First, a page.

SERIES THURSDAY: Wells & Wong Mystery series by Robin Stevens


Deepdean School for Girls, 1934. When Daisy Wells and Hazel Wong set up their very own deadly secret detective agency, they struggle to find any truly exciting mysteries to investigate. (Unless you count the case of Lavinia's missing tie. Which they don't, really.)

But then Hazel discovers the Science Mistress, Miss Bell, lying dead in the Gym. She thinks it must all have been a terrible accident - but when she and Daisy return five minutes later, the body has disappeared. Now the girls know a murder must have taken place . . . and there's more than one person at Deepdean with a motive.

Now Hazel and Daisy not only have a murder to solve: they have to prove a murder happened in the first place. Determined to get to the bottom of the crime before the killer strikes again (and before the police can get there first, naturally), Hazel and Daisy must hunt for evidence, spy on their suspects and use all the cunning, scheming and intuition they can muster. But will they succeed? And can their friendship stand the test?


When I first started reading Murder is Bad Manners wondered why the book was being narrated by the character of Hazel Wong, the 'sidekick' so to speak.  But as I got into the book I quickly realized that Hazel is the Watson to Daisy's Holmes.  Hazel is the one with a caring heart, who looks beyond the logical, while Daisy is very much the logically-based intensively focused lead.  But as the two girls investigate the death and disappearance of one of their boarding school teachers, things get tense between the two.  Daisy is so focused on her own theories and beliefs that she dismisses Hazel's theories rather briskly, which I found irritating, as does Hazel.  But despite their differences, the girls manage to salvage their relationship and solve the mystery.  I loved the way the girls methodically investigate the mystery.  They start by considering suspects and motives and alibis.  But when one of their top suspects dies unexpectedly, the girls realize there is more to this case then they ever thought.  I thoroughly enjoyed this historical mystery and ready to dive into the next case.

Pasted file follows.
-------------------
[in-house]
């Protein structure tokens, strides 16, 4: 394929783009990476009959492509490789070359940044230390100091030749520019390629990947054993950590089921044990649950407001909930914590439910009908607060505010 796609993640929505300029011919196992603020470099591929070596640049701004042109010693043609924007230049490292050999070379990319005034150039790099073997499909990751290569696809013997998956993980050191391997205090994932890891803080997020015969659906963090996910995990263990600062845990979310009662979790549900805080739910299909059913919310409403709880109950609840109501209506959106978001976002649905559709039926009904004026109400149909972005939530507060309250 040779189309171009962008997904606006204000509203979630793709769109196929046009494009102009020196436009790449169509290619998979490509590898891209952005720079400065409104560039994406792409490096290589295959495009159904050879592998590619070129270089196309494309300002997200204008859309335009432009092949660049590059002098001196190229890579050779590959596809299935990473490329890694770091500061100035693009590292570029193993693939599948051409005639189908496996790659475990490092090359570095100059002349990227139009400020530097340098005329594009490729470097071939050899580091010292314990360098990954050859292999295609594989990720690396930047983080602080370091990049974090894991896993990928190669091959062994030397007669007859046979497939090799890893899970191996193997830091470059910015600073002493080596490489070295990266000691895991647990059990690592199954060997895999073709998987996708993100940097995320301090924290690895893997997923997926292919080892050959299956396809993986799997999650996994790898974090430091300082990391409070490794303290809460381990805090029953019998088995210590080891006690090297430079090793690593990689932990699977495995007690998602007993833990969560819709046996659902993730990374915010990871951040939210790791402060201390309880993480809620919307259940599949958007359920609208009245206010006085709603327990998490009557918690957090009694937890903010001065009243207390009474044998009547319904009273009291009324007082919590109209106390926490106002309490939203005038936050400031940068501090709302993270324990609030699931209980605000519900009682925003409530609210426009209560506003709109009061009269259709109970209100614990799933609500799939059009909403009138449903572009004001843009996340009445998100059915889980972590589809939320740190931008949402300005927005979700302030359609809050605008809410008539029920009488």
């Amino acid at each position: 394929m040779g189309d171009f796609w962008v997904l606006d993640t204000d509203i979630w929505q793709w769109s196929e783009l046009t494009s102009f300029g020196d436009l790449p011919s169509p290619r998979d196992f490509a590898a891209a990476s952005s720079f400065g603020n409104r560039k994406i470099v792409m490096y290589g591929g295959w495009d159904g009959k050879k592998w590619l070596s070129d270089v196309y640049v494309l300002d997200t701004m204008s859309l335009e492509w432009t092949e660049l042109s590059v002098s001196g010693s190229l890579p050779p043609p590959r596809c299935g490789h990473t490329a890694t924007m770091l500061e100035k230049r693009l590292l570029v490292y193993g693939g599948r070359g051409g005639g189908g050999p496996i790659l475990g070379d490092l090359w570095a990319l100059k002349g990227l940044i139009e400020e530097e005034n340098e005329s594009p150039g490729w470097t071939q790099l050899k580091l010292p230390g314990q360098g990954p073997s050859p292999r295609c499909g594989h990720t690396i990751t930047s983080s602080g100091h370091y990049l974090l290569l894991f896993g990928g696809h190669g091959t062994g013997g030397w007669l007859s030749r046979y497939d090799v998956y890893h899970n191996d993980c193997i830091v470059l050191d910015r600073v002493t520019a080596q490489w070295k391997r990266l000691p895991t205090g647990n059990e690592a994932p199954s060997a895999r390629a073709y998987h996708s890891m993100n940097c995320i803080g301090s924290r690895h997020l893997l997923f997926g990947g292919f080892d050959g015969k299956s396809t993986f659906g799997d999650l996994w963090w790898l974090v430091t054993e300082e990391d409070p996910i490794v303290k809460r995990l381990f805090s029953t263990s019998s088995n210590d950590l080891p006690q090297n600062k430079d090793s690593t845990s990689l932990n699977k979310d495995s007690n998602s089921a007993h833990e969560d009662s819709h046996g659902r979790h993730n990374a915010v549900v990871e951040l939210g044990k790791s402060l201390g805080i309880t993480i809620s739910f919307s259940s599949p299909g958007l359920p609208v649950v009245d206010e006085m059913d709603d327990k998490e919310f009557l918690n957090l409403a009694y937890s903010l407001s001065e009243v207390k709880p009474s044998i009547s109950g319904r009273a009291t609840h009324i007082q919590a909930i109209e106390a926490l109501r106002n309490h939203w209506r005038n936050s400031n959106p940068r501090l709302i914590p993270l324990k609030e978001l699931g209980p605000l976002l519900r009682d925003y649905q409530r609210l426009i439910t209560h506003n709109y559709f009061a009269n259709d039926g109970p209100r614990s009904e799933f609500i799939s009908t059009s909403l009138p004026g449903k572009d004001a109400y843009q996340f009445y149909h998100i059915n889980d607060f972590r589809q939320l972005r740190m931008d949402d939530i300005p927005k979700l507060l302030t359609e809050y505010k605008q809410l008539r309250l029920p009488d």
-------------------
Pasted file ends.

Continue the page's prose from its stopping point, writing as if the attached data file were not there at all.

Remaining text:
Schoolgirl detectives Daisy Wells and Hazel Wong are at Daisy's home, Fallingford, for the holidays. Daisy's glamorous mother is throwing a tea party for Daisy's birthday, and the whole family is invited, from eccentric Aunt Saskia to dashing Uncle Felix. But it soon becomes clear that this party isn't really about Daisy at all. Naturally, Daisy is furious.

Then one of their party falls seriously, mysteriously ill - and everything points to poison.

With wild storms preventing anyone from leaving, or the police from arriving, Fallingford suddenly feels like a very dangerous place to be. Not a single person present is what they seem - and everyone has a secret or two. And when someone very close to Daisy looks suspicious, the Detective Society must do everything they can to reveal the truth . . . no matter the consequences.